Trump says September trade talks with China could be canceled
- President Donald Trump said Friday that the next round of trade negotiations between the US and China could be canceled.
- The comment cast doubt on hopes that the two sides could dodge sweeping escalations set to take place in September.
- Trump also announced the US would cut ties with Huawei, a Chinese telecommunications and smartphone giant that has become a bargaining chip at the center of trade negotiations.
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President Donald Trump said Friday that the next round of trade negotiations between the US and China may not happen, casting doubt on hopes that the two sides could dodge sweeping escalations set to take place in September.
Asked by reporters on the South Lawn whether the planned talks in Washington next month would be canceled, Trump replied: "Maybe. We'll see what happens."Trump said the meeting among US Trade Representative Robert Lighthizer, Treasury Secretary Steven Mnuchin, and their Chinese counterparts was currently scheduled to take place. But he also emphasized that he was not ready to make any deal. Tariffs on another $300 billion worth of Chinese imports are scheduled to take place September 1.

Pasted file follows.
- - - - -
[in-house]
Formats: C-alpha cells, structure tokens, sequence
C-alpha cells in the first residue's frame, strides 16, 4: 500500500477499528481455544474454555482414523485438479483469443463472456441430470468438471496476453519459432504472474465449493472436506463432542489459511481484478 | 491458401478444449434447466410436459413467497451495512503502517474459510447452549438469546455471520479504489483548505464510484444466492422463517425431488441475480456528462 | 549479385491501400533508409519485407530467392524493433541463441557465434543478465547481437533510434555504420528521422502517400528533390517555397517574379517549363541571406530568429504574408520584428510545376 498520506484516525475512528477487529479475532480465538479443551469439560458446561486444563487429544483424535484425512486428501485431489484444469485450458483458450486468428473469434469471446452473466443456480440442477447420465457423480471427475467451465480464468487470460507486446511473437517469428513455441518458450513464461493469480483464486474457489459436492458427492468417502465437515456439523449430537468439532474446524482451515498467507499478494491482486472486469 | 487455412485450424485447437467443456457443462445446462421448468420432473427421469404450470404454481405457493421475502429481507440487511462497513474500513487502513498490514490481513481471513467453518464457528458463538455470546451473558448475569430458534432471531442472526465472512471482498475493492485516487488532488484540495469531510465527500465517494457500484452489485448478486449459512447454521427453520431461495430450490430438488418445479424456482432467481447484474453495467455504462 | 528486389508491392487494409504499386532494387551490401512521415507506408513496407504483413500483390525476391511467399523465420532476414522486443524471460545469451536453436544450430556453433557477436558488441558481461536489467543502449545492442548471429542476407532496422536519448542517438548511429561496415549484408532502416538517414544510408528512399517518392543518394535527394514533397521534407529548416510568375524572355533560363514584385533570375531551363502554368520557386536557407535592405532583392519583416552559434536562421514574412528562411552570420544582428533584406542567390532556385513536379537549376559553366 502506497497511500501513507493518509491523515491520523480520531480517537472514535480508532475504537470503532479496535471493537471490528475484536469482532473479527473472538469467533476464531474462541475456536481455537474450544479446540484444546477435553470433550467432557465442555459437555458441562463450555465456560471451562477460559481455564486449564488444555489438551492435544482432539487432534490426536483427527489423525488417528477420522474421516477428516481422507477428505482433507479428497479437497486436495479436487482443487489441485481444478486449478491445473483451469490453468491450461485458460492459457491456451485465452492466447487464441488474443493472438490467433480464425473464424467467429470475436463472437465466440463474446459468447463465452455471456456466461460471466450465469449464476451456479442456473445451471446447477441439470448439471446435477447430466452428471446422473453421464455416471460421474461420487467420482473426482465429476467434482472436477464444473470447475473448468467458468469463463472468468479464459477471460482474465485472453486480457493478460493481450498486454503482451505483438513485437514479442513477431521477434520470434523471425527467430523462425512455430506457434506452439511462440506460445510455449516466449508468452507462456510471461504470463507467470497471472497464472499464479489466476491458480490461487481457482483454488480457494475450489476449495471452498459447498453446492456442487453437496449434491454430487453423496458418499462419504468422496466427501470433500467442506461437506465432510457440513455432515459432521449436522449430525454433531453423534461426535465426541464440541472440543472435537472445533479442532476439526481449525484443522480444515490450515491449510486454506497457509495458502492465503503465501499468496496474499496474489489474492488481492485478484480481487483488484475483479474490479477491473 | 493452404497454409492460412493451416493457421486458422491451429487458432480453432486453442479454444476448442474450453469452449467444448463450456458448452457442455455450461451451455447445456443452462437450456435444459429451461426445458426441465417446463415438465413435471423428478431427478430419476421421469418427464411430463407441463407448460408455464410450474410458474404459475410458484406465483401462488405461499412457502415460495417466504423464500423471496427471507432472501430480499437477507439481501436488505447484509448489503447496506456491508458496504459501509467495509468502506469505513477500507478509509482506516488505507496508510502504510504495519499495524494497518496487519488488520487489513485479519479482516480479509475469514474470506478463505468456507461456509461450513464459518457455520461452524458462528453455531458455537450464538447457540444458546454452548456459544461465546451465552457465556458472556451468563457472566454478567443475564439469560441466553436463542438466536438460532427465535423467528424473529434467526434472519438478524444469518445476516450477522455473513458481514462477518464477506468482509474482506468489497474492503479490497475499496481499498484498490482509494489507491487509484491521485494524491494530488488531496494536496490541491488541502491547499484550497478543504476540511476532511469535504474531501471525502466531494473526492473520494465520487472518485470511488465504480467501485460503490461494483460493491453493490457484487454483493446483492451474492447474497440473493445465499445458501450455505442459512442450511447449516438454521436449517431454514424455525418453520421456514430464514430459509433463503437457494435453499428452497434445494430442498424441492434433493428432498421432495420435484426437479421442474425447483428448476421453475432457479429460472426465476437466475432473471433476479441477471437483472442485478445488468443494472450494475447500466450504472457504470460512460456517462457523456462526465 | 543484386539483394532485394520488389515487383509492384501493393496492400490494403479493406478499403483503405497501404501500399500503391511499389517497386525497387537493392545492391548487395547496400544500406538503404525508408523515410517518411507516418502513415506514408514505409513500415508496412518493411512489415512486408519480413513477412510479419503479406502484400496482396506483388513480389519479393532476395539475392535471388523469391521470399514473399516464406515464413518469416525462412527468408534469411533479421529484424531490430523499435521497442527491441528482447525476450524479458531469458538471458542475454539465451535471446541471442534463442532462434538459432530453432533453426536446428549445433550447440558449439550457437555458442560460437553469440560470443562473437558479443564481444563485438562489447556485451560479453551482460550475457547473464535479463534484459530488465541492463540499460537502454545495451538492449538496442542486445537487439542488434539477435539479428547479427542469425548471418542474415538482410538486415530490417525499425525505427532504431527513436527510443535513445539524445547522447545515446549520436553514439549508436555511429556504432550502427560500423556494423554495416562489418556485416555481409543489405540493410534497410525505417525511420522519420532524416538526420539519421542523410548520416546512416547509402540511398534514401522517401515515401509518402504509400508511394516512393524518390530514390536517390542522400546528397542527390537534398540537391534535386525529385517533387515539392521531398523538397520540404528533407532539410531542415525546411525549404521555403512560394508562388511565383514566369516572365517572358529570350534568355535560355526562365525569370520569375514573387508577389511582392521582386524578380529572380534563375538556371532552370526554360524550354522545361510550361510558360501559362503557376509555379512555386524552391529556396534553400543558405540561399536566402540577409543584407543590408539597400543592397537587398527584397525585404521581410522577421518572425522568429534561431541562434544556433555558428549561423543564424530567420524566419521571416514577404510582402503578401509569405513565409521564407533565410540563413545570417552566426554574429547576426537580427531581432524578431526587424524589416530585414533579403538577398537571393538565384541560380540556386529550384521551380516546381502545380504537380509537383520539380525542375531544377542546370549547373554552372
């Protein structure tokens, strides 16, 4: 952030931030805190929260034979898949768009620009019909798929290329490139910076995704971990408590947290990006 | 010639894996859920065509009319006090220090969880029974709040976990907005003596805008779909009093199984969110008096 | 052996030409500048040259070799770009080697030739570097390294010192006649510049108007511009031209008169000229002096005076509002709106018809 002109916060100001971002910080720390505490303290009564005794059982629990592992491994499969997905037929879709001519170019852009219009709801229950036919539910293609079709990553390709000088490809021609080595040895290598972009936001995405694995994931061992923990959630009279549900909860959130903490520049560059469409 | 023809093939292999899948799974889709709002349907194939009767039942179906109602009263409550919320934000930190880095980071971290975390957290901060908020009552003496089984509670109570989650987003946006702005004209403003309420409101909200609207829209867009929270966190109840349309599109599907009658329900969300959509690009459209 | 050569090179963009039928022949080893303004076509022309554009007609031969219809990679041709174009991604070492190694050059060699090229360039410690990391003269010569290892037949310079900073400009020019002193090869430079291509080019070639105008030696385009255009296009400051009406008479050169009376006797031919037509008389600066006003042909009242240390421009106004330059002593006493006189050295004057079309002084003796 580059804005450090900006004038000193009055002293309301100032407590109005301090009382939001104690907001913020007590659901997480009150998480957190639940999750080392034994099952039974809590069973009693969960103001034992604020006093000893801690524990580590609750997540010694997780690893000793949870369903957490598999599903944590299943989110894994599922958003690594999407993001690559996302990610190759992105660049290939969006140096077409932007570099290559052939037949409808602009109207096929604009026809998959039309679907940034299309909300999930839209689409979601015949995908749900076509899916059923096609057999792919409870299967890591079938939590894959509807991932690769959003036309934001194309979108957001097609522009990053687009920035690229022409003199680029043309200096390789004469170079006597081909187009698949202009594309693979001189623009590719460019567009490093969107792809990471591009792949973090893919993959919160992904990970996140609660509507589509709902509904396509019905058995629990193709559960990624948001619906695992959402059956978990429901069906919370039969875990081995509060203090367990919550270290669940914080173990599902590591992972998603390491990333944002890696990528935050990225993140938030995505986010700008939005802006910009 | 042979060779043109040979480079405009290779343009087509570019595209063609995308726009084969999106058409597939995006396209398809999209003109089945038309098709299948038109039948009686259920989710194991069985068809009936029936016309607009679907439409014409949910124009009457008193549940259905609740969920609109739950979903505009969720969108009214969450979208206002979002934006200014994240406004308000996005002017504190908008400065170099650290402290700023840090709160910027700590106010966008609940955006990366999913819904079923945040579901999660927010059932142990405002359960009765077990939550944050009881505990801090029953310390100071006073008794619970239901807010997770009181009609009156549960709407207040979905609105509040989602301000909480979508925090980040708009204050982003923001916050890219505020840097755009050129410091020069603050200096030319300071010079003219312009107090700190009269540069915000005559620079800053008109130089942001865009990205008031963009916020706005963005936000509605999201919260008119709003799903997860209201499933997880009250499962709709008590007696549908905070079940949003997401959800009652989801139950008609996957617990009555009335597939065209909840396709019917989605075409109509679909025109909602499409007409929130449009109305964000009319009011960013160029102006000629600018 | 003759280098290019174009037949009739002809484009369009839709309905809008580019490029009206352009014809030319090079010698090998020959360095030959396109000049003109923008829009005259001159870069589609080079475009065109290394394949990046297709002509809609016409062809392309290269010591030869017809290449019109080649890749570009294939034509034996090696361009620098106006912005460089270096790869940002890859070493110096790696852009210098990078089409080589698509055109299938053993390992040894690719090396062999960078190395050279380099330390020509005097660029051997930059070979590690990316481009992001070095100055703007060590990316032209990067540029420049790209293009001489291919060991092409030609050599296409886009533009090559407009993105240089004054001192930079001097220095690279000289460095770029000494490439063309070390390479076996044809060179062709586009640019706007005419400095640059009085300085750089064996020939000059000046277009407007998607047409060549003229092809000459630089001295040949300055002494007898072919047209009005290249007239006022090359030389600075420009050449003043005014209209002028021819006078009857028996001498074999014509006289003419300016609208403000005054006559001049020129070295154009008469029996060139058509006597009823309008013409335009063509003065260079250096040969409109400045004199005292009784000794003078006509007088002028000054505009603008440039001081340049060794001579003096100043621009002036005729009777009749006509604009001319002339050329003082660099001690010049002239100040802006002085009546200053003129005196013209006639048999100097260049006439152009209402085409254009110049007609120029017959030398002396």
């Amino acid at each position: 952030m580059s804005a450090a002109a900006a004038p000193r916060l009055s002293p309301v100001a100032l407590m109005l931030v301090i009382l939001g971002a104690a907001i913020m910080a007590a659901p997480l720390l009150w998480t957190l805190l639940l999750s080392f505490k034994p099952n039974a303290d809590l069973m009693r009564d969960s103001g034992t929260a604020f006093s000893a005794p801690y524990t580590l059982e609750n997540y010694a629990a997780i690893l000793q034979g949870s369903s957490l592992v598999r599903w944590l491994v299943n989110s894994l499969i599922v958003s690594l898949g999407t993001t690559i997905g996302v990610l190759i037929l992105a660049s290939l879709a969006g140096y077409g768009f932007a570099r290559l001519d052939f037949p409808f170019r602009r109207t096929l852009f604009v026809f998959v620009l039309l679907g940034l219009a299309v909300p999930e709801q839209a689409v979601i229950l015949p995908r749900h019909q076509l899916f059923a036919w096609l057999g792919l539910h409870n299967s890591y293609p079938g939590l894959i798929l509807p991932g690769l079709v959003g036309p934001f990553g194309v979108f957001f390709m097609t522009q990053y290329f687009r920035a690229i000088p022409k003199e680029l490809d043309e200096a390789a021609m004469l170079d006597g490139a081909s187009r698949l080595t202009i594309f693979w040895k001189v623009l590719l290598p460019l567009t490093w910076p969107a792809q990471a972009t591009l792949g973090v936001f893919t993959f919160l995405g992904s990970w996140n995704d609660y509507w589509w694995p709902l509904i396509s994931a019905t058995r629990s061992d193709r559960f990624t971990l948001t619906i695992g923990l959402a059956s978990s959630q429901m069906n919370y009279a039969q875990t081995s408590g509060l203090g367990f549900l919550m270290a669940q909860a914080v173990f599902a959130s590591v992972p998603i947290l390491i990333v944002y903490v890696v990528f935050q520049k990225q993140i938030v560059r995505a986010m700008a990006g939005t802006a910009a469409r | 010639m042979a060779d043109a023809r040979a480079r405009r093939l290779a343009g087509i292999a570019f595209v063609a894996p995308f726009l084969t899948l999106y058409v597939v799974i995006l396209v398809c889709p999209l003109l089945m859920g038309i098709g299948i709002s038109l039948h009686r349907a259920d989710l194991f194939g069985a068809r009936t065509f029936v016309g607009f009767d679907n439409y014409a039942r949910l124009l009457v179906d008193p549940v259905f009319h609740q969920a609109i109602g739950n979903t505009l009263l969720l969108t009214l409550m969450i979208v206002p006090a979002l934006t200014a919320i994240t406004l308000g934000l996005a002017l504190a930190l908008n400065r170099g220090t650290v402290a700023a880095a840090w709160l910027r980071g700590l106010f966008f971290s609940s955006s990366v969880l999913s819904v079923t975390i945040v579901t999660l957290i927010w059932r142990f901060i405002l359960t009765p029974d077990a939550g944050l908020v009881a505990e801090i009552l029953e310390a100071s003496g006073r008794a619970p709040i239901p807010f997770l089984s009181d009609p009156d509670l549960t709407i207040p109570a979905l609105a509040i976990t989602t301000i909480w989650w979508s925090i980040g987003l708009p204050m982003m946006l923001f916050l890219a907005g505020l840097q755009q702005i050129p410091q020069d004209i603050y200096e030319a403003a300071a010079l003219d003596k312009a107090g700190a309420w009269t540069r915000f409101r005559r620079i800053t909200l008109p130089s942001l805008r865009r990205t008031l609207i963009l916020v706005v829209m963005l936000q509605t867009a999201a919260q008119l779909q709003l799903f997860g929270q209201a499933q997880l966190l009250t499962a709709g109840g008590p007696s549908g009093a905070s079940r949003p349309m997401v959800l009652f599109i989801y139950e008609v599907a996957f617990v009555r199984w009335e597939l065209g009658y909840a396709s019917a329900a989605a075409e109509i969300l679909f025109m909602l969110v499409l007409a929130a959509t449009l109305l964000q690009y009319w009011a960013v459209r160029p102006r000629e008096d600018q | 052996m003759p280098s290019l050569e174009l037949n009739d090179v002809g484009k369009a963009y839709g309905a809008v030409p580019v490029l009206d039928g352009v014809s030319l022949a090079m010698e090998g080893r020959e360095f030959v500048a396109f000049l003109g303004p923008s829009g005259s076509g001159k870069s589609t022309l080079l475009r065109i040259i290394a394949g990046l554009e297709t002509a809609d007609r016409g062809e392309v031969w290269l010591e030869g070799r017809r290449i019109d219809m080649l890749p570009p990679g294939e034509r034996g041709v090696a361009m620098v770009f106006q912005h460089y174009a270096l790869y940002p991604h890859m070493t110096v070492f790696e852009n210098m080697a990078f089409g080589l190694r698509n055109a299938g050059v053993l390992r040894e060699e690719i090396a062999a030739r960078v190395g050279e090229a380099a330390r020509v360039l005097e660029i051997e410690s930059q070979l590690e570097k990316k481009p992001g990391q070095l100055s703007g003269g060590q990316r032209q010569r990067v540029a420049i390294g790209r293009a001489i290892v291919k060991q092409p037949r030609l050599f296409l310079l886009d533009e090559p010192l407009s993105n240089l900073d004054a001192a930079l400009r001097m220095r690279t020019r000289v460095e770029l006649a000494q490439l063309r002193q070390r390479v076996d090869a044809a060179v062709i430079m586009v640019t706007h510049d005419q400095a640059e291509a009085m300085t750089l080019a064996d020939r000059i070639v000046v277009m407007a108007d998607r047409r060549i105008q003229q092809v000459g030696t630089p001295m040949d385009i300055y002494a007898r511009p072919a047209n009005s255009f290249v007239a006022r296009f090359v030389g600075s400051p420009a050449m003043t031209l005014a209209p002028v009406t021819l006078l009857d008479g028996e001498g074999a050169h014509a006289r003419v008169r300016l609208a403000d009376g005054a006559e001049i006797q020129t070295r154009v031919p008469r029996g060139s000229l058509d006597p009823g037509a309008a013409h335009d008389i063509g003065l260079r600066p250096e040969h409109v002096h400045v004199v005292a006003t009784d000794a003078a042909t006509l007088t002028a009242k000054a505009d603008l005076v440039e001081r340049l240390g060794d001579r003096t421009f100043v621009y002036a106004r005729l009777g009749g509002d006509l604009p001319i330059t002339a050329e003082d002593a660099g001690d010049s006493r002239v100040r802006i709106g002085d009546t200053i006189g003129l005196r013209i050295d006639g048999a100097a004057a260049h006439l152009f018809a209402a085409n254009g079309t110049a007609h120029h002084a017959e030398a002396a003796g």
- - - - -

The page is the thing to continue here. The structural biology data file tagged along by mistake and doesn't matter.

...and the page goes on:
Trump also announced Monday the US would cut ties with Huawei, a Chinese telecommunications and smartphone giant that has become a bargaining chip at the center of trade negotiations. While he added that ban could change if a deal were reached, the prospect of de-escalation has dimmed in recent days.
Derek Scissors, a China scholar at the conservative-leaning American Enterprise Institute, said he saw a significant chance of new tariffs. The key event to watch was the August 19 expiration of the temporary general license for supplying Huawei, he added.
"If the US announces new, long-term licenses by then, China has a reason to respond cooperatively," Scissors said. "Otherwise, there's very little time before the tariff deadline."
The comments Friday capped off a week of dramatic escalations in the yearlong economic dispute between the US and China, which has together led to more than $350 billion worth of tariffs and weighed on global trade flows.
Angry at China for not following through with a pledge to buy more agricultural products from the US, Trump announced plans to raise tariffs on Thursday. China has sought to reduce its reliance on American farmers in an effort to retaliate against the Trump administration.China has continued to respond with countermeasures, suggesting this week it would wield the agricultural market and its currency against the US. The Treasury Department named China a currency manipulator in a rare move Monday after the yuan fell beyond the psychologically important level of seven against the dollar.